Researcher - Dr Dow-Mu Koh
Institution – Royal Marsden Hospital
Grant award - £221,580
Reference – PG14-016-TR2
In a nutshell
The researchers are looking at whether an imaging technique called whole body diffusion weighted imaging (WBDWI). The advantage of WBDWI is that it provides a global view of the body. This project looks at whether WBDWI can be used as a reliable marker of how well patients with advanced prostate cancer, who have been treated with a drug called olaparib, are responding to treatment.
Why we funded it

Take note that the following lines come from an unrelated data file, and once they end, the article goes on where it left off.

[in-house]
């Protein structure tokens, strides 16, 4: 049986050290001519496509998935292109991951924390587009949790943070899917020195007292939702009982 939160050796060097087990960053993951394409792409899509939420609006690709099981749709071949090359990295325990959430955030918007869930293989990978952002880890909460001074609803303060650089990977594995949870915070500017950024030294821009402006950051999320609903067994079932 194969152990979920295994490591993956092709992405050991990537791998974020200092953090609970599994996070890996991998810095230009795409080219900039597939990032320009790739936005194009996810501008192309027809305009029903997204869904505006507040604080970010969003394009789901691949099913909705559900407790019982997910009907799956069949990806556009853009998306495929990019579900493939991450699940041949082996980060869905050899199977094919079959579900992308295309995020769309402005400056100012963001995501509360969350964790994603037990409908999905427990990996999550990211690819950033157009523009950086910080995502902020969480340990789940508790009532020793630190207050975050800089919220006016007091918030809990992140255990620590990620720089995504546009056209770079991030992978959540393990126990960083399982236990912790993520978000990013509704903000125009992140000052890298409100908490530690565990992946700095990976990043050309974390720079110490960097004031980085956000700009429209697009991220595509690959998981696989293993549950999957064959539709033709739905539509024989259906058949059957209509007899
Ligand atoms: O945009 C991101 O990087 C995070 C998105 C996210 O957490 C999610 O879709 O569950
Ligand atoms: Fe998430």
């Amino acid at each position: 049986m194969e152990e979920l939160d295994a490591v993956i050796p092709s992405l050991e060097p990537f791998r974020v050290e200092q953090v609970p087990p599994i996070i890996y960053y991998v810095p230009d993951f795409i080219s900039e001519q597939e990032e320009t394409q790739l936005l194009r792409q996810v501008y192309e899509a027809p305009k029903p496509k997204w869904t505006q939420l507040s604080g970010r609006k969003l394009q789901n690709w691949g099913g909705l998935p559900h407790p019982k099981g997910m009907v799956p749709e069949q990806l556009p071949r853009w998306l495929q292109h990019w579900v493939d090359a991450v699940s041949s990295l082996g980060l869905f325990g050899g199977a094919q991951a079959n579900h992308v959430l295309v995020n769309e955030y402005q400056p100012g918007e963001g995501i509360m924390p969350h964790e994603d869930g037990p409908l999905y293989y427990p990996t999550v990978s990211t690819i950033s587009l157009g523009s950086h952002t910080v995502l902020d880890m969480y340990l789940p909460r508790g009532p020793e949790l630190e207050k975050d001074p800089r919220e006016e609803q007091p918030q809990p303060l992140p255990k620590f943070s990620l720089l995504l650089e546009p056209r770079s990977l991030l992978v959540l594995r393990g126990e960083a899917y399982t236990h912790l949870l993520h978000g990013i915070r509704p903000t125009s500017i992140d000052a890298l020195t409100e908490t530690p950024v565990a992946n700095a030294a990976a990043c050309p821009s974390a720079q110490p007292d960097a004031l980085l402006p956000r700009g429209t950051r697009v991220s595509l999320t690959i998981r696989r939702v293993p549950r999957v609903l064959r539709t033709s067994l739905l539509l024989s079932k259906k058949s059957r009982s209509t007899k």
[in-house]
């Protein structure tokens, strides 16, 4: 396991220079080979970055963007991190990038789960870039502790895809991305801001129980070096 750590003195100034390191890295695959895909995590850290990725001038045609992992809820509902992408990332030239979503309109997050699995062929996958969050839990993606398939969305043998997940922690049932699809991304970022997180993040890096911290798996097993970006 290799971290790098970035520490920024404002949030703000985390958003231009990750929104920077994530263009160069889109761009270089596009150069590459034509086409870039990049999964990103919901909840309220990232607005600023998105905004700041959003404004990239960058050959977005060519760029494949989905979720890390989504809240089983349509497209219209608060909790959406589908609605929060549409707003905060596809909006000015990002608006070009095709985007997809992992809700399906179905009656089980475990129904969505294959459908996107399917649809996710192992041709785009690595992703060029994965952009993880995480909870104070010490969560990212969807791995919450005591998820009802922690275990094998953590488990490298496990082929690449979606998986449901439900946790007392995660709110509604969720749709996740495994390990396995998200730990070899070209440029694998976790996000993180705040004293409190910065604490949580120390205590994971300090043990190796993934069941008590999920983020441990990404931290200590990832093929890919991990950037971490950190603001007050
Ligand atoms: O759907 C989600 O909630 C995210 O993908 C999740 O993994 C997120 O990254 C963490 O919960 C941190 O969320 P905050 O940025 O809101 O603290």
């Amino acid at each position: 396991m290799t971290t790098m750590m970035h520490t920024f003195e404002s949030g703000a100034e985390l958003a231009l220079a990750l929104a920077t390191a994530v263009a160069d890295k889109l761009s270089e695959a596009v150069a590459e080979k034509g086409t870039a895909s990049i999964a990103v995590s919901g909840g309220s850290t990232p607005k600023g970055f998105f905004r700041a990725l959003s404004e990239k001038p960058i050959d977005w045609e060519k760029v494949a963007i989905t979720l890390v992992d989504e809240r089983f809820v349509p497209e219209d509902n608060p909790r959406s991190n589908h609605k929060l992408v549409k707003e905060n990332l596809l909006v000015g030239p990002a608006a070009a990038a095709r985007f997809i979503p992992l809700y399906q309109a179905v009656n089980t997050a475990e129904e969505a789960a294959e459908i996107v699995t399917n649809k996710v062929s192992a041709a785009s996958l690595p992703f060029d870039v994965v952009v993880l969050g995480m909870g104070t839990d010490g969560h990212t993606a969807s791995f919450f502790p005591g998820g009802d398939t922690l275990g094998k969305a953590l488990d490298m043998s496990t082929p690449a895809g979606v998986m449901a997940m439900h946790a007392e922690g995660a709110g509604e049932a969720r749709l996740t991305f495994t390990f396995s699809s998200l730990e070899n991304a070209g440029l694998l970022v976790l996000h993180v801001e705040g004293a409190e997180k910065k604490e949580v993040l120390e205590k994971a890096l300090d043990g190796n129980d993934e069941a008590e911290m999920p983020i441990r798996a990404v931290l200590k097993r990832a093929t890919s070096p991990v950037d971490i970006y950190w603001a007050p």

Prostate cancer often spreads to the bones, and assessment of metastatic bone disease with standard imaging is unreliable. WBDWI is a promising imaging technique for assessing how bone metastases are responding to treatment. The researchers expect that men who respond well to olaparib treatment will show an improvement in the parameters measured by WBDWI. They hope to identify the patients who will benefit most from the treatment, as well as measure how well the treatment is working. WBDWI can help to terminate ineffective treatment and allow, the switch to a new therapy, so that prostate cancer patients may have a good quality of life for as long as possible.